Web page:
The Diocese of Des Moines
A quick look at St. Joseph Emergency Family Shelter staff
House Manager Celeste Egger assisting a potential guest at St. Joseph Emergency Family Shelter
A quick look at St. Joseph Emergency Family Shelter staff
August 31, 2010
Written By: Anonymous

Imagine for a moment that you could take the place of the proverbial “fly on the wall” at the monthly St. Joseph’s Emergency Shelter staff meeting. 

From your perch you observe a rather motley crew—people from all walks of life, all ages, races, social classes—gathering, greeting each other as old friends do with exclamations and inquiries. Some have been shelter staff for years, others are going on decades. Soon, the group settles around a large table with a few snacks. Your fly-self notices that though the energy level is high, many in the group look distinctly careworn. It’s that look you often see in long-time teachers, in public health workers, in activists—physical and mental exhaustion mixed with sparks of passion. They witness much, this group, in their mission to provide support and safety to the guests at St. Joe’s Shelter. They could certainly “tell stories”, as the saying goes.
You notice, as the meeting commences, that while the focus falls on the house managers and program directors, it is clear that the group is a collective team, each one an equal player—an integral voice and a necessary cog in the mechanism of shelter operation. Sherry, the Community Support Advocate at the shelter, offers updates, suggestions, and support to staff as they discuss the observed ups and downs of shelter life. You hear snippets of “What can we do?” and “How can we help?” as the group works its way through this month’s agenda.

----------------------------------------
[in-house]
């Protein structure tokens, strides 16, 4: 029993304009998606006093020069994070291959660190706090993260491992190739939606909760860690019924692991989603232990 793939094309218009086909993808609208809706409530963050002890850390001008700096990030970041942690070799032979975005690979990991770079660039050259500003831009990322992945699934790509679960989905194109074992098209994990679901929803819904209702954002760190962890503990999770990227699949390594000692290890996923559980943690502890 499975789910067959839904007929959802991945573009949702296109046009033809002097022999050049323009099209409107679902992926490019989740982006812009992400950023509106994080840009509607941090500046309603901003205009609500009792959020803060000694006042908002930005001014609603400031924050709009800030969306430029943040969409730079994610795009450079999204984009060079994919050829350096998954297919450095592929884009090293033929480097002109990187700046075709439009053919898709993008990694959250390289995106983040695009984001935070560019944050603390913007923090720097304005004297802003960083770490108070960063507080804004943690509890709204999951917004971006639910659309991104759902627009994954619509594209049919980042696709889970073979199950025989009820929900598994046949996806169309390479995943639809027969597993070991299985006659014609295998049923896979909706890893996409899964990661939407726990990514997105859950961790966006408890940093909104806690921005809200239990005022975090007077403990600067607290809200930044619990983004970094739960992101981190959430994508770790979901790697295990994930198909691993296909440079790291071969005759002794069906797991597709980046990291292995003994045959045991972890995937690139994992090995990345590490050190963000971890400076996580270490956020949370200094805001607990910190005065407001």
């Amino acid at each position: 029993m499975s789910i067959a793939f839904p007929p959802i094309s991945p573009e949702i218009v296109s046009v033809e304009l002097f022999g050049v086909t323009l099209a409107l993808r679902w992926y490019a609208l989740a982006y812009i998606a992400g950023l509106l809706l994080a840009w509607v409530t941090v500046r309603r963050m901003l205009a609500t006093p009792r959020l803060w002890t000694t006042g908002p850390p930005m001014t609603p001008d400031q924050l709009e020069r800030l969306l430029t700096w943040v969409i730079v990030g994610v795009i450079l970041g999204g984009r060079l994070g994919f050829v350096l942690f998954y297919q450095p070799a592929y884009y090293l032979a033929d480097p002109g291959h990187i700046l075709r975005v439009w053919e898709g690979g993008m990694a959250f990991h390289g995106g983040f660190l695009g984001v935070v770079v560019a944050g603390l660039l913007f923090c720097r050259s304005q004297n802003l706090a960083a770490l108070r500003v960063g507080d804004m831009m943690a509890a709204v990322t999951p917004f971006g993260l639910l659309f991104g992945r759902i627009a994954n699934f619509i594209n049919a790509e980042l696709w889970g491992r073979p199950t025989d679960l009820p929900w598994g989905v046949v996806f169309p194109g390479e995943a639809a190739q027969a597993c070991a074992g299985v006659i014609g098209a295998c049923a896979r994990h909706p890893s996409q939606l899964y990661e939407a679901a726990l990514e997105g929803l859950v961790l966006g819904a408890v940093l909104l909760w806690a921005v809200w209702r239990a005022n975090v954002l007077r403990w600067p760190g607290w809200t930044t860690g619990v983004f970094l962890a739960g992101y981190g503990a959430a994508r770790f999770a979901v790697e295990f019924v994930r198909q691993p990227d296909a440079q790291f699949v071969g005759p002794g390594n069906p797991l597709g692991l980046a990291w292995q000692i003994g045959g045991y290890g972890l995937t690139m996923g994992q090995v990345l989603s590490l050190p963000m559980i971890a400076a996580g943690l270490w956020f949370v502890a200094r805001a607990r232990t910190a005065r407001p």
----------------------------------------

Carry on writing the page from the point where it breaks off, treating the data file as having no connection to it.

You listen, as staff talk in serious tones about recent snags, and cheerfully rejoice in the successes of guests past and present. Topics as mundane as who cleans the bathrooms or where to toss the trash, to the seriousness of handling a guest’s medication, or what to do in the event of an emergency all make their way across the table. Each member offers a unique perspective about how best to address the situations at hand. 
A quiet observer, you get the sense that the shelter takes on a life of its own, as an organism that morphs and changes with the ebb and flow of families through its doors. Even the staff are constantly in flux—working different shifts on different days, as their busy schedules dictate. But the collective goal does not falter: shelter staff strive to provide safety, structure and compassionate service those in need. They, like the changing house, are not perfect—but it is apparent that a more caring, concerned or dedicated group could not be found. 




During the month of August, Catholic Charities’ staff and committee members are "Blogging the Build". Follow our blog for updates on the expansion of St. Joseph Emergency Family Shelter. Save to


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